Friday, April 1, 2016

Our Face of Autism

What does autism look like?
Autism changes your family.  Totally.  Completely. 
  • You love your child differently.
  • Your son doesn't hesitate to walk his sister onto a basketball court at half time to help her shoot a basket in front of all of his peers despite the fact his sister is wearing huge pink noise cancellation headphones. 
  • Your oldest daughter loves and cares for her sister exactly how mom would when she sees her getting stressed and frightened, even if it means she misses something.
  • The little sister helps her big sister with buttoning her clothes.  Not understanding why her big sister can't, but simply does it. 
Autism makes the easy things difficult. 
  • Going to eat for dinner. 
  • Birthday Parties. 
  • Watching your son/daughter at a sporting event.
Autism alters how you think of the world…forever.  What seems like no big deal is a BIG deal. 
  • The neighbors lawn people weed eating. 
  • The stranger chewing gum. 
  • The sprinklers. 
  • The balloons that come through a restaurant with a group celebrating a birthday. 
  • The whistles at a basketball game. 
  • Your home not being perfect and orderly because there is a 5 year old and two teenagers who are actually living life in the home.
Autism makes life harder for your child.  It just does. 
  • She has difficulty making friends, conversation, and forming relationships with others outside of her little circle. (And we have the most amazing circle for her.) 
  • Her anxiety about noises stops her in her tracks.  Literally.  Stops walking and begins to retreat.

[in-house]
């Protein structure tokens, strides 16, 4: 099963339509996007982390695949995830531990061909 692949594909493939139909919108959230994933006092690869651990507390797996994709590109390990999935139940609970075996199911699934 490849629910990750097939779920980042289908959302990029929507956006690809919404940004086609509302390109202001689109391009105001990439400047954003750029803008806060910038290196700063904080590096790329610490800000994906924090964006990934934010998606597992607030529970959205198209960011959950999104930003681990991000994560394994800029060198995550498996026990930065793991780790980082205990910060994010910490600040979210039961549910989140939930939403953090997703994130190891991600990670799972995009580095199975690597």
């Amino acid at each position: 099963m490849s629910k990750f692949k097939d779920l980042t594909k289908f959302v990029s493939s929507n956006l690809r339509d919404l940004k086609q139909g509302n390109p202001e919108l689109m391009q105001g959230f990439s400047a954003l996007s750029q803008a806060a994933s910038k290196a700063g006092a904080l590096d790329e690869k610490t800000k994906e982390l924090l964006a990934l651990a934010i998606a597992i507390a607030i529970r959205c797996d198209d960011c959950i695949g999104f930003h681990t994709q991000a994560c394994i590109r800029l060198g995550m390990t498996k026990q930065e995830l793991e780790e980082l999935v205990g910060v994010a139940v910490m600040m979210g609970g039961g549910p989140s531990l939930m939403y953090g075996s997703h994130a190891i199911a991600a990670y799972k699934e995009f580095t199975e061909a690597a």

• Her ability to express and receive language (which is HUGE) is incredibly difficult.  So we don't always know what she is thinking, feeling or wants.
  • Social situations are tough.  Like real work.  Like exhausting!

Autism sucks.

But, autism is also beautiful.

We love more completely because of autism.
We see God’s grace, mercy, and provision more clearly because of autism.
We see others differently because of autism.  It turns out that we all have something…may not be autism…but we have something that makes us different.  We all struggle.  Now we see the struggle and feel compassion for others.
We see the world through her eyes.  And some of the world is scary, but oh how we see the beauty because of autism.
We learn to talk about what someone else wants to talk about because of autism.  We are often wrapped up in what we want and what we enjoy.  But this child forces us to think about someone else and about what they want and enjoy.
We rely on our faith just a little more because some days are so SO hard, and our faith is all we have in that moment.
We exercise forgiveness more freely because of autism.  For one another.  For ourselves.
We are so privileged to have a face for autism.  It is an incredible face.  A beautiful face.
We are so privileged to have a laugh for autism.  It is the most amazing giggle, and you desperately want to hear it again and again.
We are so privileged to receive love from autism.  It is the purest, simplest love.
We are so privileged to experience the world through autism.  It is an amazing world.

Cate Scotlyn Denton is autism.  We are beyond thankful for her.  We adore her.  We like her.  We enjoy her.  We love her.  She is ours and we are hers.  She is our face of autism. 

As Autism Awareness Month begins, challenge yourself to see the face(s) of autism.  The diagnosis belongs to child/adult.  The child/adult can change your life in ways you never expected.  You will never regret discovering the faces (the lives) of autism.